Premises Liability

Looking to Make a Premises Liability Claim?

Premises Liability

If you or a loved one has been injured in a business, at a bar, at a restaurant, at a store, or at someone’s home or apartment there may be an underlying insurance policy or lawsuit against the business owner to recover damages from a fall or other accident. For further questions about a Premises Liability matter, slip and fall, or trip and fall injury case, contact The Rockford Personal Injury Lawyers: Marriett & Murati for your honest, reliable, and completely free consultation. 

The most common type of premise liability cases are “slip and fall” cases. There is a misconception among the general public about these types of claims; this belief is that if you walk onto somebody’s property, fall down, and get injured, that you automatically have a personal injury claim against the property owner. Unfortunately, it’s not that simple. Despite popular culture often times making light of “faked” injuries where people pretend to slip, or exaggerate the extent of their injuries, we have represented countless victims who have walked into areas not marked as having wet floor or have had other dangerous conditions on the property. Injuries from a slip and fall can vary from relatively minor aches and pains on the low end of severity, all the way to broken and fractured bones, head injuries, and other injuries leading to significant and extensive surgical operations to repair damage from the fall. Put simply, these cases are not a laughing matter, and people often can have life changing injuries from something as simple as an unexpected fall.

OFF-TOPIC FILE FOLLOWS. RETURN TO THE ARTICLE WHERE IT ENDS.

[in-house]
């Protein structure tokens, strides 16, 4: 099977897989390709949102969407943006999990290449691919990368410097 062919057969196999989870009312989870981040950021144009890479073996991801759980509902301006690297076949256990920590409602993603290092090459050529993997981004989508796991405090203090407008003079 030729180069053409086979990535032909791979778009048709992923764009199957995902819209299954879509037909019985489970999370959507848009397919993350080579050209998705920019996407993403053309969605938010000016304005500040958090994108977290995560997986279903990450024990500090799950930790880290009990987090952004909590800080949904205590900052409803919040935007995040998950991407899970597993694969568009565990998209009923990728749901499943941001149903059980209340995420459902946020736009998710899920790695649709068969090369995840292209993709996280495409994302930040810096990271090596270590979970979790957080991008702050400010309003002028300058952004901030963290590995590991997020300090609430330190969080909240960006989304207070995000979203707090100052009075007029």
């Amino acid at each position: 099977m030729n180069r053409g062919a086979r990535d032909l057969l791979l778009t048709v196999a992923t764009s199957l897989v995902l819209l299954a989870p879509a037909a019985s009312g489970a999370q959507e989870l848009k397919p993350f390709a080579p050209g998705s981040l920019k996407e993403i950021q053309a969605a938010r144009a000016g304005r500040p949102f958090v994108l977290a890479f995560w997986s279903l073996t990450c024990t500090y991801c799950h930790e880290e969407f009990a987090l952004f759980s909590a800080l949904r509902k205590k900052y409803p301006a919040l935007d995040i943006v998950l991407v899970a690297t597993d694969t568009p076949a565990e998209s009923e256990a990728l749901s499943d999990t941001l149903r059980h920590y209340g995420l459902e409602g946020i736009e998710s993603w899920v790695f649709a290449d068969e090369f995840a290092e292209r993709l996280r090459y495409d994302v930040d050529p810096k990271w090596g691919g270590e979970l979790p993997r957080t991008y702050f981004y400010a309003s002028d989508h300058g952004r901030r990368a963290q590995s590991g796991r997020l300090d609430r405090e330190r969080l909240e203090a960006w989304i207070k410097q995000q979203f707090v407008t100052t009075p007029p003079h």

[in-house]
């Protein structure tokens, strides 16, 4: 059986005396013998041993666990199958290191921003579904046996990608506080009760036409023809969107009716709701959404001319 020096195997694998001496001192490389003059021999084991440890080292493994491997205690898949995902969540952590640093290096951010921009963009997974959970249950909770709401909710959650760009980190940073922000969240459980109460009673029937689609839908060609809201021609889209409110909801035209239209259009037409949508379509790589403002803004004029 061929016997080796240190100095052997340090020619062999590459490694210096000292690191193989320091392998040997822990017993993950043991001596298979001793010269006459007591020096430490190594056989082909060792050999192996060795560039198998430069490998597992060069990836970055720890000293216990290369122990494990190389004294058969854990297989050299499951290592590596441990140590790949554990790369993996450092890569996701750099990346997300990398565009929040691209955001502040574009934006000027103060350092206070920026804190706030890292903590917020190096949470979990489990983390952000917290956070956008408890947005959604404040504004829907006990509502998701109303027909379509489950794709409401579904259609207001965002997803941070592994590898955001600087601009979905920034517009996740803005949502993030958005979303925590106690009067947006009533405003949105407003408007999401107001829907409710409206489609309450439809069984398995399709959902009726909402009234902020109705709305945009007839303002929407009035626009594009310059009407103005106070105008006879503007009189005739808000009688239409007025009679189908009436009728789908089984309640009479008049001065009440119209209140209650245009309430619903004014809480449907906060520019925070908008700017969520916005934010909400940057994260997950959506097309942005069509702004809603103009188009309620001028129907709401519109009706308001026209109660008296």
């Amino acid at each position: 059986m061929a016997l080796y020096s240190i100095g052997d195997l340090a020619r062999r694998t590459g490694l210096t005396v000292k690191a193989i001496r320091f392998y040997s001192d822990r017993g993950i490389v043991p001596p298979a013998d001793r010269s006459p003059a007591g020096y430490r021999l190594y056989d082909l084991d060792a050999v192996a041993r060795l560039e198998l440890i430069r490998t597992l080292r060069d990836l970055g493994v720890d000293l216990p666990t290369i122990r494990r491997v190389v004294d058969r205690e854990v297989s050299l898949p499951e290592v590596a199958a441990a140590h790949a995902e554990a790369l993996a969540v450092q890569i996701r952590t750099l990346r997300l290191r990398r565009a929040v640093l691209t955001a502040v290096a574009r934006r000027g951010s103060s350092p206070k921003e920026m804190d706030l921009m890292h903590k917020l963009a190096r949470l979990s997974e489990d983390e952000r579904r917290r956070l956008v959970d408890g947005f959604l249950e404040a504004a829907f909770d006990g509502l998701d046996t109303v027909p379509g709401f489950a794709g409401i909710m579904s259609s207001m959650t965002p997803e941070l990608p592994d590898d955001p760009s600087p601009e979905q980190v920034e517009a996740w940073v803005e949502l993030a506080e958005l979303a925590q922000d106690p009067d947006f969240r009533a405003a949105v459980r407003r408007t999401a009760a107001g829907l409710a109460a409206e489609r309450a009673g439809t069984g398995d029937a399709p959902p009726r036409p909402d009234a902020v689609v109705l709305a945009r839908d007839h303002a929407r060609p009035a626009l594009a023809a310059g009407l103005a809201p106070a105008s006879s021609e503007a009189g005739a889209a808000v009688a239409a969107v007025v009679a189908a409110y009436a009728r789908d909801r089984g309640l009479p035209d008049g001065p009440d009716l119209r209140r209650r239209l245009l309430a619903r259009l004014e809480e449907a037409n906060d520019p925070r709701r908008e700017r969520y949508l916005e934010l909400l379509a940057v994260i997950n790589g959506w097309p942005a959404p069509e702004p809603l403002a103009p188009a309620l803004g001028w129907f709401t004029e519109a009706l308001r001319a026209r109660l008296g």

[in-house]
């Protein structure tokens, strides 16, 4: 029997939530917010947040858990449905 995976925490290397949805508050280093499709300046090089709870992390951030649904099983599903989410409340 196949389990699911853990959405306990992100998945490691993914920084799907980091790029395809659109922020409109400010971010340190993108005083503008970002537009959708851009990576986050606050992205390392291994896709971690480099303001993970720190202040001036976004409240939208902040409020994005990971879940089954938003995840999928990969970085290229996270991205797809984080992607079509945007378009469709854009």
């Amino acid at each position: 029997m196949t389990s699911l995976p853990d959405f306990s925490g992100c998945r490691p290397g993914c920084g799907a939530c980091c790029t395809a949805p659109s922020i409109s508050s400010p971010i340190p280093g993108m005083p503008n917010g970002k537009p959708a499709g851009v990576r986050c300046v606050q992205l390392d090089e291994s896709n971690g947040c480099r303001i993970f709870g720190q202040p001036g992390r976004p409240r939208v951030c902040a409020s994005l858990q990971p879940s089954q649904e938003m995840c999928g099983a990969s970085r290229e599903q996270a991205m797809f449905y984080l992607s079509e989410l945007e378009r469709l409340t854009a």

Generally speaking, for liability against a business or property owner, the owner must have done something wrong, or something negligent which led to your injury. Typically, this means that that the property owner either did something to create a dangerous condition, failed to warn about the dangerous condition, or failed to take steps to get rid of the dangerous condition on the property. This applies to all Rockford, Machesney Park, Loves Park, and Illinois State premises liability cases.

Determining Responsibility

In determining a property owner’s level of responsibility, the law concentrates on whether the owner makes an effort to keep the property safe and clean. Here are some initial questions you can ask to determine whether a property or business owner may be liable for your slip-and-fall or trip-and-fall injuries: